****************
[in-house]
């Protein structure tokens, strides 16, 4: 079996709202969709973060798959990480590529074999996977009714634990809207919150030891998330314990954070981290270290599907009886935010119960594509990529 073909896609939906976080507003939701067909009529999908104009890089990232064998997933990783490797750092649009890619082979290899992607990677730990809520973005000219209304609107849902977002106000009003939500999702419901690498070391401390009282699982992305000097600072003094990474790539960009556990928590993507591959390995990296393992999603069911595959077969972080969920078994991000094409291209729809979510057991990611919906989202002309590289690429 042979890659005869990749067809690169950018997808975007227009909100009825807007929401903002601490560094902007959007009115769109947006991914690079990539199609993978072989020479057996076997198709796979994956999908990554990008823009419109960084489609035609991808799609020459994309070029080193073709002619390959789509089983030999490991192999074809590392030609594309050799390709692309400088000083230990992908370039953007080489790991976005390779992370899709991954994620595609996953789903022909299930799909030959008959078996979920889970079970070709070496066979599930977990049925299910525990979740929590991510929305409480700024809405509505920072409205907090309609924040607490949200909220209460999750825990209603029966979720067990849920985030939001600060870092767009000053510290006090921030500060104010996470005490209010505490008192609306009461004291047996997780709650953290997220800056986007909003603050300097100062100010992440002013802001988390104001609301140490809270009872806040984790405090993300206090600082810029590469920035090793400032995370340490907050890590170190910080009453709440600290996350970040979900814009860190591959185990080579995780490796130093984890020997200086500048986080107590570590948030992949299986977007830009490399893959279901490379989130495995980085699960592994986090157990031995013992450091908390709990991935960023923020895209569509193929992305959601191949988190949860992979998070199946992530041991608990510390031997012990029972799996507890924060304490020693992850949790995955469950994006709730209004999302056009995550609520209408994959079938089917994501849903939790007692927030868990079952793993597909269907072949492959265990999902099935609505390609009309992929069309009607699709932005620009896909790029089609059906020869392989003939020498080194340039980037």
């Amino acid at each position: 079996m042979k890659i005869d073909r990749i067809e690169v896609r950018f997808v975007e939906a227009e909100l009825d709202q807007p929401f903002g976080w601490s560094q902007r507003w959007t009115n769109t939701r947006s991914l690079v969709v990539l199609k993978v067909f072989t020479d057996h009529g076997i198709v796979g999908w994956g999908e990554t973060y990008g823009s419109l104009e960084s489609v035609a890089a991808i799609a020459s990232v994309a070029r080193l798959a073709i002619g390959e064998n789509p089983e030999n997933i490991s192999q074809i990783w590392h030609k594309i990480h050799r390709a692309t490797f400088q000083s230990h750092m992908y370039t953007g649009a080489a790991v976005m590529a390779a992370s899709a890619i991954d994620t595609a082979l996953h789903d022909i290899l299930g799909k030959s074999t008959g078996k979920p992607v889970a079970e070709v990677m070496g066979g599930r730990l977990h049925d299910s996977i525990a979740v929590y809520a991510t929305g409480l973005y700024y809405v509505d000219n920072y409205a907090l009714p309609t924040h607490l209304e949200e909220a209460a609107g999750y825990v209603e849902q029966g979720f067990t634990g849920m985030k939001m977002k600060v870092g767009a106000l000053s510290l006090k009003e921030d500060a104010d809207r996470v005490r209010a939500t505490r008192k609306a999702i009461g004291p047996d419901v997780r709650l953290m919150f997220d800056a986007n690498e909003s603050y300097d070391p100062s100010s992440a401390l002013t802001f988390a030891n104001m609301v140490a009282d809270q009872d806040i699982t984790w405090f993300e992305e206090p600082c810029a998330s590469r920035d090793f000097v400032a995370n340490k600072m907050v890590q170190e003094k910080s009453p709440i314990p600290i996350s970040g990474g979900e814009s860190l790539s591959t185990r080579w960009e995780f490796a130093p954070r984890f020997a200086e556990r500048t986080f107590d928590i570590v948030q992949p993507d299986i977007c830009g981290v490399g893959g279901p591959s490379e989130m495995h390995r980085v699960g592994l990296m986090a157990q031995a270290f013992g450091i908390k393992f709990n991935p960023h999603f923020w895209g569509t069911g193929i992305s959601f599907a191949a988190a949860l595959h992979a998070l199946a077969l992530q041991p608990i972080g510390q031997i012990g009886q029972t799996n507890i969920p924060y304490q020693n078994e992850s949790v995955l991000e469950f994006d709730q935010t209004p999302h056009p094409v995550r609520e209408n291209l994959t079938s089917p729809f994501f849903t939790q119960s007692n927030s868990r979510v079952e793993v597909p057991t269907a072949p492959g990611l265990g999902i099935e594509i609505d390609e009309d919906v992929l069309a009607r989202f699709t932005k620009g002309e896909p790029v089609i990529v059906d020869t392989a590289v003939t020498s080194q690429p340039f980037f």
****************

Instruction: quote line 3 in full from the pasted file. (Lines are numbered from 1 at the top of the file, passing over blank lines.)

């Amino acid at each position: 079996m042979k890659i005869d073909r990749i067809e690169v896609r950018f997808v975007e939906a227009e909100l009825d709202q807007p929401f903002g976080w601490s560094q902007r507003w959007t009115n769109t939701r947006s991914l690079v969709v990539l199609k993978v067909f072989t020479d057996h009529g076997i198709v796979g999908w994956g999908e990554t973060y990008g823009s419109l104009e960084s489609v035609a890089a991808i799609a020459s990232v994309a070029r080193l798959a073709i002619g390959e064998n789509p089983e030999n997933i490991s192999q074809i990783w590392h030609k594309i990480h050799r390709a692309t490797f400088q000083s230990h750092m992908y370039t953007g649009a080489a790991v976005m590529a390779a992370s899709a890619i991954d994620t595609a082979l996953h789903d022909i290899l299930g799909k030959s074999t008959g078996k979920p992607v889970a079970e070709v990677m070496g066979g599930r730990l977990h049925d299910s996977i525990a979740v929590y809520a991510t929305g409480l973005y700024y809405v509505d000219n920072y409205a907090l009714p309609t924040h607490l209304e949200e909220a209460a609107g999750y825990v209603e849902q029966g979720f067990t634990g849920m985030k939001m977002k600060v870092g767009a106000l000053s510290l006090k009003e921030d500060a104010d809207r996470v005490r209010a939500t505490r008192k609306a999702i009461g004291p047996d419901v997780r709650l953290m919150f997220d800056a986007n690498e909003s603050y300097d070391p100062s100010s992440a401390l002013t802001f988390a030891n104001m609301v140490a009282d809270q009872d806040i699982t984790w405090f993300e992305e206090p600082c810029a998330s590469r920035d090793f000097v400032a995370n340490k600072m907050v890590q170190e003094k910080s009453p709440i314990p600290i996350s970040g990474g979900e814009s860190l790539s591959t185990r080579w960009e995780f490796a130093p954070r984890f020997a200086e556990r500048t986080f107590d928590i570590v948030q992949p993507d299986i977007c830009g981290v490399g893959g279901p591959s490379e989130m495995h390995r980085v699960g592994l990296m986090a157990q031995a270290f013992g450091i908390k393992f709990n991935p960023h999603f923020w895209g569509t069911g193929i992305s959601f599907a191949a988190a949860l595959h992979a998070l199946a077969l992530q041991p608990i972080g510390q031997i012990g009886q029972t799996n507890i969920p924060y304490q020693n078994e992850s949790v995955l991000e469950f994006d709730q935010t209004p999302h056009p094409v995550r609520e209408n291209l994959t079938s089917p729809f994501f849903t939790q119960s007692n927030s868990r979510v079952e793993v597909p057991t269907a072949p492959g990611l265990g999902i099935e594509i609505d390609e009309d919906v992929l069309a009607r989202f699709t932005k620009g002309e896909p790029v089609i990529v059906d020869t392989a590289v003939t020498s080194q690429p340039f980037f």